The level of risk is determined by considering the consequence of something occurring and then considering the likelihood of it happening The DRA process involves using the following steps as a guide to the identification, assessment and control of risks We have been told since we were kids that actions have consequences. The goal of the Dynamic Risk Assessment is to help firefighters learn how to assess situations, and develop the skills to reliably predict the possible consequences of their actions or decisions.

11 Dynamic Risk Assessment Process
The DRA process involves using the following steps as a guide to the identification, assessment and control of risks Evaluate the Situation, Tasks and Persons at Risk Select Tactics Assess the Chosen Tactics Introduce Additional Controls Re-Assess Tactics and Additional Control Measures One of the most important aspects of the Dynamic Risk Assessment is repetition and consistency. Firefighters and officers must develop the habit of performing the assessment in a similar step fashion every time they are involved in a training activity or emergency response.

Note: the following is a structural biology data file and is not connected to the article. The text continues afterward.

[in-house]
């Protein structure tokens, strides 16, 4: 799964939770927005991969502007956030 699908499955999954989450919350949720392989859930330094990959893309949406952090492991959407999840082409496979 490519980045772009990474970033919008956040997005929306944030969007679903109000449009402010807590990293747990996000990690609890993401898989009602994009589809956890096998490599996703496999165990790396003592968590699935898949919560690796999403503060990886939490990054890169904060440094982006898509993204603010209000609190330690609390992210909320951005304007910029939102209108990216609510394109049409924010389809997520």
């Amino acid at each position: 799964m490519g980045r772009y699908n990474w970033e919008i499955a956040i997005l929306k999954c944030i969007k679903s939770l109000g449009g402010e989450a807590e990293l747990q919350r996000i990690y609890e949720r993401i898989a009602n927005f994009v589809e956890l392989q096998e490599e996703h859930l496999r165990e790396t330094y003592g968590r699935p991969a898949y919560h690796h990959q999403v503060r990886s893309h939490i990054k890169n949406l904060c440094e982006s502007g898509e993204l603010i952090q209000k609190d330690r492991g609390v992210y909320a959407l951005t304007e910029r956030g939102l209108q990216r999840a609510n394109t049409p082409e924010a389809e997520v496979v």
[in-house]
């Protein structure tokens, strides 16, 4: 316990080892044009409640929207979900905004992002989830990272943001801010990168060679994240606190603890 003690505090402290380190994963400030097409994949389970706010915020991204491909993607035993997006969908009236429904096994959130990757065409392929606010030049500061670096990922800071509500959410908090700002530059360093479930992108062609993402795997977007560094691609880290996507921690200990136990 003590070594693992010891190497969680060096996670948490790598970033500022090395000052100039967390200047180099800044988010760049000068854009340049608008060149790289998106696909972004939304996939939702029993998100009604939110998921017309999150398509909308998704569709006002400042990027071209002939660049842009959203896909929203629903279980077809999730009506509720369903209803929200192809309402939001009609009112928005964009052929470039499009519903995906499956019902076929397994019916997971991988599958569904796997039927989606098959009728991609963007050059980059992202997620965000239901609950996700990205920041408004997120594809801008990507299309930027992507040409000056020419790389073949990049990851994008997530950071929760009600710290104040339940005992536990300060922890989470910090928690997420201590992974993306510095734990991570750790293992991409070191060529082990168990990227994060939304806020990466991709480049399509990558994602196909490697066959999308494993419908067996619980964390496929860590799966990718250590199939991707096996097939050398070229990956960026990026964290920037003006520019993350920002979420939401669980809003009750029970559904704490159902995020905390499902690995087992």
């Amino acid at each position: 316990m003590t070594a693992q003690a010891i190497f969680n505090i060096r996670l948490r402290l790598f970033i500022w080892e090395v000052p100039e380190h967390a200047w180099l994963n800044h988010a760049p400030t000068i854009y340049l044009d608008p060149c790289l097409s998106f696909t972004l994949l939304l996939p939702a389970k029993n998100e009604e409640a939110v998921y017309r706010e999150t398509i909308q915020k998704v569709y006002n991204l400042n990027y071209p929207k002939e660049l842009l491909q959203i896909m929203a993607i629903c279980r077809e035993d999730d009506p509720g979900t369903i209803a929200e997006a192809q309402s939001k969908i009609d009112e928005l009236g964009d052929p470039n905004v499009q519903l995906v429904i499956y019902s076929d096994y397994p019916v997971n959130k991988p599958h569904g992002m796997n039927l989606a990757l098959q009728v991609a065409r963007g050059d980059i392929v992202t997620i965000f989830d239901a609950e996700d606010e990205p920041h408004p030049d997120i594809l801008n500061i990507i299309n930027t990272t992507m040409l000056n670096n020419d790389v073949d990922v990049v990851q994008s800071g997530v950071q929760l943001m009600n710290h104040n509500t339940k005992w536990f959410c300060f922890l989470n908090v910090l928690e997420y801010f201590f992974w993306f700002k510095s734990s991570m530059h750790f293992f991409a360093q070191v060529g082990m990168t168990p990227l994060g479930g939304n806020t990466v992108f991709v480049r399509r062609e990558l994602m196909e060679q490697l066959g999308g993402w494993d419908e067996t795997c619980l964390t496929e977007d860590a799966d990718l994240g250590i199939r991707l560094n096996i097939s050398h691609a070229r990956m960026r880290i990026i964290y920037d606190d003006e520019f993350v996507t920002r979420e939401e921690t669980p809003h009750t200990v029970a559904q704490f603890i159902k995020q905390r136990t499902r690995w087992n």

12 Step One: Evaluate the Situation, Tasks and Persons at Risk
What information is available – Call received, pre-plans, inspections and firefighter familiarity with the location? What tasks must be carried out? What hazards are there in carrying out the tasks in this situation? What is the level of risk – Low, Medium, High? What resources are available? Step One starts prior to the call being received. Are we performing our inspections and learning from them? Do we know our pre-plan assignments when an alarm is received from a designated location? When the call is received are we beginning to process the information?